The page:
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When amending solicitations I have traditionally included a summary of the changes and attached replacement pages where the solicitation changes. Most cases, realistically, these changes screw up page numbering on the solicitation. Is there any problem with listing a summary of the changes and just including an attachemt with the revised solicitation with the changes clearly marked?

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The short answer to your question is: No.

Here is a longer answer: There are many different ways, all acceptable, to write amendments of solicitations and modifications of contracts. My personal recommendation would be not to make such a change, but just to tune up your replacement page method.

In my 38 years in the business I have gravitated toward "search and destroy" page change type amendments as a best practice, much preferred over pen-and-ink (a royal pain) or a clean re-write with changes marked (kills too many trees).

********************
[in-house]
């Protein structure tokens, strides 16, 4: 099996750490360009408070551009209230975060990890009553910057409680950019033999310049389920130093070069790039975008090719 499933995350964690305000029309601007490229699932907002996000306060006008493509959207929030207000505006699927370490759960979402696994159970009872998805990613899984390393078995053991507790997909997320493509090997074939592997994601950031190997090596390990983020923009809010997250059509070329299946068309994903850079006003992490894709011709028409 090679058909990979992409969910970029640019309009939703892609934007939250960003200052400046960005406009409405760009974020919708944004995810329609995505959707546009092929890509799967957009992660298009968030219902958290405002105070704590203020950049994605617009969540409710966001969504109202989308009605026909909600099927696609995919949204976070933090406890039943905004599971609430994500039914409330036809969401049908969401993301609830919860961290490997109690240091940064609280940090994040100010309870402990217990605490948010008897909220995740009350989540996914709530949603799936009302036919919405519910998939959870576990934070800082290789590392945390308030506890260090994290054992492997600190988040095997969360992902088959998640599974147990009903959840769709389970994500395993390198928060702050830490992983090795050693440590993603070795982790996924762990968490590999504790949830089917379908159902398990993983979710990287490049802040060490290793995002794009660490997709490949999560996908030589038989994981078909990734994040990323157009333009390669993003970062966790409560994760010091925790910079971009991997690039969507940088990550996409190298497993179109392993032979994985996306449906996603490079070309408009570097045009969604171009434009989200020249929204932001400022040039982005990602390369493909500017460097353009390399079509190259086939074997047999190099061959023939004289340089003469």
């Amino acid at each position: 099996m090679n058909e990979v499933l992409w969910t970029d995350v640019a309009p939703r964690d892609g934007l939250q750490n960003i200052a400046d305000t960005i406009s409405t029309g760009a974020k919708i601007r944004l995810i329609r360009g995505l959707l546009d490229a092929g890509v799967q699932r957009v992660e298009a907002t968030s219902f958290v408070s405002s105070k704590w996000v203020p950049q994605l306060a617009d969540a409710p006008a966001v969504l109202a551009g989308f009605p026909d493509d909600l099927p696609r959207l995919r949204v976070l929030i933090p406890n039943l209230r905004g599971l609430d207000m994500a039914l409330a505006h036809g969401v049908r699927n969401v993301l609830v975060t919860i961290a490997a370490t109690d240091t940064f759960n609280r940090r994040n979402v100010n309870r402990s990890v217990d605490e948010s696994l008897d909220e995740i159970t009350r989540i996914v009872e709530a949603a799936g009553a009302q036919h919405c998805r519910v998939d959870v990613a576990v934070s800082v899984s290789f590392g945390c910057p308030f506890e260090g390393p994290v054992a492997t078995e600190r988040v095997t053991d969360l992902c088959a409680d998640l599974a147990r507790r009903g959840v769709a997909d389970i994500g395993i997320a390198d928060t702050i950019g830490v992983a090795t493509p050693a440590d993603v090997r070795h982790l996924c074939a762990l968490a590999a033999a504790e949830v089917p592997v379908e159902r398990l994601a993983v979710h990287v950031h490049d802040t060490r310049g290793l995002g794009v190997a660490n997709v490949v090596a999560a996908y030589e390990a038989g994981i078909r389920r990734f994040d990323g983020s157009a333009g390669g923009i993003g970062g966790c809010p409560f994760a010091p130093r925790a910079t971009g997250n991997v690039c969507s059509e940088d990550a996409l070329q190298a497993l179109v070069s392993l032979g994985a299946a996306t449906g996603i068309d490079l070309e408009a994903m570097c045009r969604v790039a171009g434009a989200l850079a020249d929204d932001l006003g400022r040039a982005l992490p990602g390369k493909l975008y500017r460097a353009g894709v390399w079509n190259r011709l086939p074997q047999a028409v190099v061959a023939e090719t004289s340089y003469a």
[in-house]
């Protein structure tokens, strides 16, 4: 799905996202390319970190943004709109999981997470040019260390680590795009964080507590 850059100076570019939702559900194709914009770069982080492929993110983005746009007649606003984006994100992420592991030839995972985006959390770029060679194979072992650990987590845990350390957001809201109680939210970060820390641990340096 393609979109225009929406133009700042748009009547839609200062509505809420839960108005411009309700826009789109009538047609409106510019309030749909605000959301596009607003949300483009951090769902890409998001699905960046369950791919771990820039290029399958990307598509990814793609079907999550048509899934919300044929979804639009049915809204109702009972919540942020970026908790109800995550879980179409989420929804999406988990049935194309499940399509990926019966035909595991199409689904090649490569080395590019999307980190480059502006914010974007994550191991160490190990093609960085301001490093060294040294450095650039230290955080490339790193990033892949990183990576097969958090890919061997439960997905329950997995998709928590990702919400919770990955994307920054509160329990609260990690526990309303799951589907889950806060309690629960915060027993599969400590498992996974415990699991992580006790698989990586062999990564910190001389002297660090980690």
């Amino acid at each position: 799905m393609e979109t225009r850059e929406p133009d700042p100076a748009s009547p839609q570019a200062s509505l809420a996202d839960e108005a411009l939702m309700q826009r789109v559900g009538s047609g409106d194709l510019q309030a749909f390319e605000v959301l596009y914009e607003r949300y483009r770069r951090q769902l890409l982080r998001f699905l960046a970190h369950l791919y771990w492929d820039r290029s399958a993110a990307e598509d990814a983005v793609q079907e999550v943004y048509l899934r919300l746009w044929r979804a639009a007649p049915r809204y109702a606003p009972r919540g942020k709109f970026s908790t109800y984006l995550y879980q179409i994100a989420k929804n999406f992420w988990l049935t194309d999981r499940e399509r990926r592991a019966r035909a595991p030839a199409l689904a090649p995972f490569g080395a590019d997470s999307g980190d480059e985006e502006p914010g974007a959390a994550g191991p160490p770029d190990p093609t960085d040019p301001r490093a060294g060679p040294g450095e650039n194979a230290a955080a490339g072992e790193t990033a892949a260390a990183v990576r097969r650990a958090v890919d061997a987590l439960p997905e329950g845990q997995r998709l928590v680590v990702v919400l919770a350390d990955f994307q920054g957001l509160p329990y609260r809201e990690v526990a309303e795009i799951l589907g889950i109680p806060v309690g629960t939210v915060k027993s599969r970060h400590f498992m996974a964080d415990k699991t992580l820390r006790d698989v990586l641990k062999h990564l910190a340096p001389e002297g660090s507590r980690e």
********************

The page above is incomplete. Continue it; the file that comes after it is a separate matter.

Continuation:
Problems with page numbering can be solved easily. First, use an instructions sheet, or summary of changes, that has a column for which pages to remove and which pages to replace them, for example remove page 4 of 26 dated March 2, 2012 and replace with pages 4 and 4a of 26 dated March 9, 2012.

Note the best practice of dating each page, easily done in the footer of a word processing application (but don't know if or how this can be done using the applications that various government agencies use to write amendments).

If you are deleting text, you can use a (mostly) blank replacement page 5 of 26, for example, that simply says "Reserved" or "This page intentionally left blank."

Call me old-fashioned, but my preference is to execute contracts in duplicate original, with each party initialling each page including any exhibits, attachments, and drawings. That way, there is never any question of whether a page is in the contract.

Just my $0.02 worth on the "administration" side of contract administration.

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Thanks for the response CajunCharlie. I think you got to the heart of why I asked, because so much of this process is electronic these days I was thinking the "killing trees" impact would not be as significant and the tidyness of a clean revised version of the original would make for clearer final contract.

The thought of initialling every page including exhibits, drawings and specs of a large construction job is kind of scary, but I bet you've never had any issues with version control. :)

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